The outlook for pensions in 2020
Pensions in 2020 - What to look out for
I joke with my clients that nothing happens quickly in pensions. This is often the case when trying to get information from pension providers or arranging a transfer. But the same be said of pension policy; nothing happens quickly.
So looking ahead at what may happen in pension industry in 2020 I see very few things that will have an immediate impact on advisers or their clients but I do see some policies and initiatives which will result in important changes in the future.
In the December 2010 Queen's Speech, the Government reintroduced pension schemes bill and it mentioned the creation of a legislative framework to allow people to access information for most pension schemes in one place for the first time. Therefore, it seems the Pension Dashboard has become one step nearer but are we are still left waiting to know when and how.
Other changes that advisers must keep an eye out for include the plans to ban contingent charging for DB transfer advice and the introduction of Investment pathways. In addition to these we should keep an eye on more practical matters such as changes in the Lifetime allowance and the outlook for global financial markets and the annuity market.
There is general agreement the pension dashboard is an important step forwards but the devil will be in the detail. For advisers, an important issue will be adviser access. It is good that people will be able to see their all the pensions in one place, but they will need help, guidance and preferably advice if they are to take full advantage of all this information.
If would be best if advisers could access their client’s pension dashboard but I don’t think this will be the case at the outset.
I have a good dashboard story. I was attending an ABI conference on the pension dashboard and I asked a question: “what will be done to provide context and explanation about the information displayed. I made the point that human nature is such that if people are shown they have access to money they will be tempted to take it”. I could tell by the response that the panel thought I was being a nuisance. However, in the last Q&A session of the conference the chairman was asked if the Government would fund the dashboard. The reply was along the lines: “when the treasury realises how much extra tax they will get form people cashing in their pensions early they will be rushing to fund it”. I don’t think I am wrong; some serious thought must be given to have the information is presented.
Contingent charging for DB transfer advice
The industry is divided on the issue of contingent charging with some high-profile advisers against and some high-profile firms against.
On the one hand, financial advice is a recognised and respectable profession so advisers should be paid for the work they do so why shouldn’t they charge for every hour of work they do?
On the other hand, prospective clients don’t understand how the advice profession works and are used to paying by results. They are told they the new pension freedoms means they can spend their pension in way this wish even if this is at odds with sensible financial norms so they are confused why it is so hard to get advice if they are considering a DB transfer and why it is so expensive.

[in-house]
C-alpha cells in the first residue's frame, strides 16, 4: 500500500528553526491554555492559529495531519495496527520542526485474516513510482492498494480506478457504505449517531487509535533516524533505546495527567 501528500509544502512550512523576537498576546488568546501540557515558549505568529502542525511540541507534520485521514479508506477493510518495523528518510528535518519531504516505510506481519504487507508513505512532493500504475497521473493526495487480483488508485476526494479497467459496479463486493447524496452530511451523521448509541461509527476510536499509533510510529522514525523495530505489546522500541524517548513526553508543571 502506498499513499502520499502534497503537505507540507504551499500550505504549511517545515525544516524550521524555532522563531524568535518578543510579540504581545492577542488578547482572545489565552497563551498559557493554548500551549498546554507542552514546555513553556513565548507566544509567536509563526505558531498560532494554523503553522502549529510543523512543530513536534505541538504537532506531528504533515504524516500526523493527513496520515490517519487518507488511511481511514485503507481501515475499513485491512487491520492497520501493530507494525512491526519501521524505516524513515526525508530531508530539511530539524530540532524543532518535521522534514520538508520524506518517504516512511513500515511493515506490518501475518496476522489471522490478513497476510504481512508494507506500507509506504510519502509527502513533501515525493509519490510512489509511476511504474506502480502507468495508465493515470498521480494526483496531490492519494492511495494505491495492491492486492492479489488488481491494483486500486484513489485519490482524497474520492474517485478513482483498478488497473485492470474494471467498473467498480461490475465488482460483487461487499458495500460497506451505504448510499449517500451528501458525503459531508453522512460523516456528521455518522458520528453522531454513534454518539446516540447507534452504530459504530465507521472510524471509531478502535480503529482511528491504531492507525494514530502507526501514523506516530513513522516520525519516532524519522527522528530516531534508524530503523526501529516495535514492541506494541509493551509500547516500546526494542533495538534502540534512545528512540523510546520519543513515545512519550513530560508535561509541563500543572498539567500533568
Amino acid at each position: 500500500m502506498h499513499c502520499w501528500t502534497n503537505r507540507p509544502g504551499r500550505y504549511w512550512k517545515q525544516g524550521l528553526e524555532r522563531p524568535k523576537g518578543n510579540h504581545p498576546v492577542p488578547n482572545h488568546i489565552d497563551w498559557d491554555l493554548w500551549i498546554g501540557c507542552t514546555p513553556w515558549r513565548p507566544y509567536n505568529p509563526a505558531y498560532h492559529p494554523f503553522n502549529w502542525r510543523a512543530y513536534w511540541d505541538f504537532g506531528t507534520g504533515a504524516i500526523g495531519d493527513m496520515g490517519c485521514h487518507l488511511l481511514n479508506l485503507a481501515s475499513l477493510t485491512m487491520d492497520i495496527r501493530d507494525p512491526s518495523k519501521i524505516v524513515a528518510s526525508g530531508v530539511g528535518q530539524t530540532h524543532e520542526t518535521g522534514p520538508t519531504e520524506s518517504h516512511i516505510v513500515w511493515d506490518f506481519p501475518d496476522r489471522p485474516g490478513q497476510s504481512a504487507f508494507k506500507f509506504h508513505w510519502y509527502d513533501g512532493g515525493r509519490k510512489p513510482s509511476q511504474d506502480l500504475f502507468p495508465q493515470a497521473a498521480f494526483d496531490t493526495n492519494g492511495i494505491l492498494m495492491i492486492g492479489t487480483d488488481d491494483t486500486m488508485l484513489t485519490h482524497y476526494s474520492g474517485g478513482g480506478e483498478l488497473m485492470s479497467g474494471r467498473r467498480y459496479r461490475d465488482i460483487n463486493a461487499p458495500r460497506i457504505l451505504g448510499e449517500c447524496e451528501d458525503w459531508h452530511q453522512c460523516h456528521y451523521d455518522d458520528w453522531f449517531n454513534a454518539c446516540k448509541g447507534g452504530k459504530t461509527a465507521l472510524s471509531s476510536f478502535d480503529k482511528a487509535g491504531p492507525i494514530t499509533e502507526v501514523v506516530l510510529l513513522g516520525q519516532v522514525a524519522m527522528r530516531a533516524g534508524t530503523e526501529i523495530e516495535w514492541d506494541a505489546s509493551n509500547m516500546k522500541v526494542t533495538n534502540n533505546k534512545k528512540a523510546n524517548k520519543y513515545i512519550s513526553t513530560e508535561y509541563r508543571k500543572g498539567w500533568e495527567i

Contingent charging applied by honest and trustworthy advisers will benefit many people but contingent charging applied by firms that shouldn’t be advisers in the first place will be harmful for people.
It is difficult for the FCA to balance these two different views but this is an issue which will continue to be a hot potato.
Investment pathways for new non-advised drawdown customers are due to be introduced in August 2020. The new pathways are for non-advised consumers, but it may impact advisers and their clients.
Customers starting a new drawdown plan without advice will be given a choice of four different pathways depending on their objectives: no plans to touch their money; set up a guaranteed annuity; start taking a drawdown income; or withdraw all their funds.
The aim is stop people defaulting to cash and to make a sensible investment decision. Hopefully one of the consequences of the new pathways is that people may realise they need advice on which pathway is best for them
The lifetime allowance will edge up from April, when it is likely to hit £1.073m. It is only a small increase (from £1.05m) but is useful for planning purposes.
There are still many unintended consequences of the lifetime allowance as evidenced by the problems it causes for senior medical practitioners. The government should show more urgency in addressing these problems.
Those involved with setting pension policy will no doubt be busy in 2020 working to make progress on the issues mentioned above.
Those involved at the coal face of pension advice will also be working hard but in a different way. Advisers will be working hard to get better solutions for their existing clients and to make advice more widely available to new prospective new clients.
Advisers must implement the rules and regulations passed down to them but policy makers don’t necessarily take note of the opinions passed up to them.